Home' Greymouth Star : March 29th 2017 Contents Greymouth Star
2 - Wednesday, March 29, 2017
A Hokitika teenager who frightened a pair
of tourists camping at Lake Mahinapua last
November and then crashed his car into a
tree, almost killing himself, received a stern
talking to by the judge in the Greymouth
District Court yesterday.
Logan Hauraki, 18, admitted two charges
of dangerous driving, wilful damage, assault
In November, Hauarki and a group of
friends drove to the lake, parking near the
campground. He then jumped on a tent,
leaving a woman inside with a minor back
In December, Hauarki was driving along
High Street in Greymouth when he spotted
a police checkpoint, but instead put his
foot down and drove straight through and
He was followed by a police car with
flashing lights and siren sounding, but
continued to speed away until stopping in
Bryon Street, where he fled the scene on
The court also heard how Hauraki failed
to pull the handbrake on and the vehicle hit
one of the passengers who had jumped out,
and then continued rolling backwards until
it hit a tree.
The next day Hauarki went to the police
station and told them he had panicked
because he only had his restricted licence.
On January 17, Hauraki was driving
his BMW along Lake Kaniere Road in
excess of 149kph when he failed to take a
Senior sergeant Graeme Eden said
Hauraki’s car was airborne, flew through
some trees and sheered off branches, before
it wrapped around a tree. He returned a
blood alcohol level of 105mg.
Lawyer Eymard Bradley said Hauarki had
been drinking and was depressed when he
crashed the car.
He said police could not believe that
anyone had sur vived the crash.
“His young life had imploded. Some people
can learn from these things and never come
back to court, and I think he is one of these
people and he understands he is lucky to be
alive,” Mr Bradley said.
Judge Noel Walsh referred to an
“ insightful” letter that Hauraki’s father had
written to the court.
“ Your parents are worried sick about you,
and the Hokitika Guardian was right when
it wrote ‘miracle as driver walks away from
wreck’,” Judge Walsh said.
“However, what really grates me is what
you did to those tourists.”
The female tourist, in her victim impact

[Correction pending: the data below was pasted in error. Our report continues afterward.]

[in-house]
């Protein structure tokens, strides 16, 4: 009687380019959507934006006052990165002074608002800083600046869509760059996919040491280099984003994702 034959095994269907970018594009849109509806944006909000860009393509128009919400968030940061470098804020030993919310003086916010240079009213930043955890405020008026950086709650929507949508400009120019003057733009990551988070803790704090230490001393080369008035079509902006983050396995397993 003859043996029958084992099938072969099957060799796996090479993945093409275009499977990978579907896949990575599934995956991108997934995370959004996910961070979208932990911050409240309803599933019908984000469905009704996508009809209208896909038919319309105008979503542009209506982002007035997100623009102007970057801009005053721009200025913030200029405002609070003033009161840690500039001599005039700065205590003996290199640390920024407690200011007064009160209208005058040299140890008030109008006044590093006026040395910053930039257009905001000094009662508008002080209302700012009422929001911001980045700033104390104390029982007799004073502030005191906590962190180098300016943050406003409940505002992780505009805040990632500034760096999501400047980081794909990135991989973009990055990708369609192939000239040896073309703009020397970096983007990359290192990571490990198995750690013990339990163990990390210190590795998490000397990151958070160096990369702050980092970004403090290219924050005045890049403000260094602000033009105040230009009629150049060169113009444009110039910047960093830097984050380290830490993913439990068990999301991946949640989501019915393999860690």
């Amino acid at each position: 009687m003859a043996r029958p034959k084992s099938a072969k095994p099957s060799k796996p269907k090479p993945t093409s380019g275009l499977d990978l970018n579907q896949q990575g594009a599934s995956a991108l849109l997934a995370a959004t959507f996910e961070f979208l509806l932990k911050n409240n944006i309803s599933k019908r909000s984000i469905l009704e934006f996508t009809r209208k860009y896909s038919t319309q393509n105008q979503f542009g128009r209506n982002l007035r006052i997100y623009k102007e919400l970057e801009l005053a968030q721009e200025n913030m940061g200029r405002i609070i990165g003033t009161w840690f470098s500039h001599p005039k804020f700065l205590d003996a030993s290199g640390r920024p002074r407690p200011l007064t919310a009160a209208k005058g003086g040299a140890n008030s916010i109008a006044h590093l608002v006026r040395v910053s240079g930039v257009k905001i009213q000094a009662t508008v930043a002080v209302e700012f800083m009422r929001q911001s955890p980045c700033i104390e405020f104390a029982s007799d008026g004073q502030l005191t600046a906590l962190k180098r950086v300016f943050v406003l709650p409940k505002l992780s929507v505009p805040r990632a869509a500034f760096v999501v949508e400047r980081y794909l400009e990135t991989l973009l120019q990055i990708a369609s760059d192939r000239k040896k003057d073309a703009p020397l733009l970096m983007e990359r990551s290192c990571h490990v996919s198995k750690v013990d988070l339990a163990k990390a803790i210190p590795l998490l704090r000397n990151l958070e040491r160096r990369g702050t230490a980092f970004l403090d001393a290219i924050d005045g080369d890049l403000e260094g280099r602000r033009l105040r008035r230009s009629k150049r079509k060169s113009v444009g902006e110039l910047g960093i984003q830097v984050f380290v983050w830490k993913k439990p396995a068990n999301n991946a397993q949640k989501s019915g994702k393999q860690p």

statement, spoke of how scared she had
become and had trouble sleeping.
“S he wrote that she freezes in fear, her
pulse rises and she wonders what might
happen this time and she cannot control her
stress. She was left not wanting to camp any
more in New Zealand.”
Judge Walsh asked Hauarki if he had
anything to say to the rest of New Zealand
about what he had done to the tourists.
Hauraki said simply he wanted to
The judge asked if alcohol was the problem.
“I think so,” he replied.
The judge suggested he might also be
trying to impress his mates.
“They (his mates) are not here to support
you — they don’t give a hoot. Your mother
and father and your lawyer are all worried
about how your life is going. You almost
killed yourself, you ruined a camping
holiday. If I were you I would not just lay off
the alcohol, but give it up.
“From what I read about you from your
employer and your father you have a lot of
In convicting Hauraki Judge Walsh
stressed again that he should “give up the
He was sentenced to 12 months super vision,
100 hours of community work, disqualified
from driving for six months, fined $300 and
ordered to pay $200 reparation and make
a $300 emotional harm payment to the
Teen receives stern talking to
after terrorising tourists
Wednesday March 29
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PAHL, (nee Lindbom)
(Suzie). — Passed away
peacefully at Grey Base
Hospital, Greymouth on
March 28, 2017, aged 44
years. Deeply loved wife
of Ceary, loved mother
of Emily and step-
mother of Arlen, dearly
loved daughter of Garry
Lindom, and Karen
Perryman, loved step-
Perryman, cherished sis-
ter of Donna-Marie, and
Dean and Carol, loved
daughter-in-law of Judi
and Barry Benfell, loved
sister-in-law of the Pahl
family and their exten-
ded families, and a
loved aunty, cousin and
friend of many. Mess-
ages to 52 Fox Street,
Cobden 7802. A Funeral
Service to celebrate
Suzie's life will be held
in the William Sampson
Memorial Chapel, 134
Tainui Street, Grey-
mouth on Friday at 2pm
followed by burial at the
Memorial Park Ceme-
land Funeral Services
Ltd. FDANZ. Phone 03
Richardson). — Passed
away peacefully, sur-
rounded by family on
March 23, 2017 at Allen
Bryant Lifecare, Hoki-
tika, aged 81 years.
Dearly loved wife of
Arthur, loved mum and
mother-in-law of Mark
and Sue, Grant and
Gaylene, Mary and
Stephen, Jane and Colin,
Nigel and Dianne, and
Andrew and Rena, loved
17 grandchildren and
loved sister of the late
Keith Richardson, and
daughter of the late Tom
and Lillian Richardson
(Westport). Messages to
131 Livingstone Street,
Hokitika 7810. As per
Violet's request a private
family service and cre-
mation has been held.
Director Ltd. FDANZ.
Hoktika Phone 03 755
A Greymouth woman who posted
naked pictures of another woman on
Facebook admitted causing harm by
Willow Tauwhare, 20, admitted the
charge in the Greymouth District Court
Lawyer Richard Bodle said the two
images that had been uploaded to
Facebook on February 13 were taken
down within a matter of minutes.
“My client overreacted to a situation
and is very remorseful and has apologised
to the complainant in writing,” Mr Bodle
Tauwhare was “putting some distance
between herself and the victim” as she was
moving to Nelson.
“She accepts it was mean and
embarrassing and didn’t think — she just
Judge Noel Walsh said it appeared there
was a volatile situation between Tauwhare
and the victim and restorative justice was
not going to be an option.
“ You are 20 years old and the maximum
penalty for what you did is two years in
prison or a fine no more than $50,000
— this is how serious the courts take this
kind of offending,” the judge said.
He asked Tauwhare how she would
feel if the boot was on the other foot and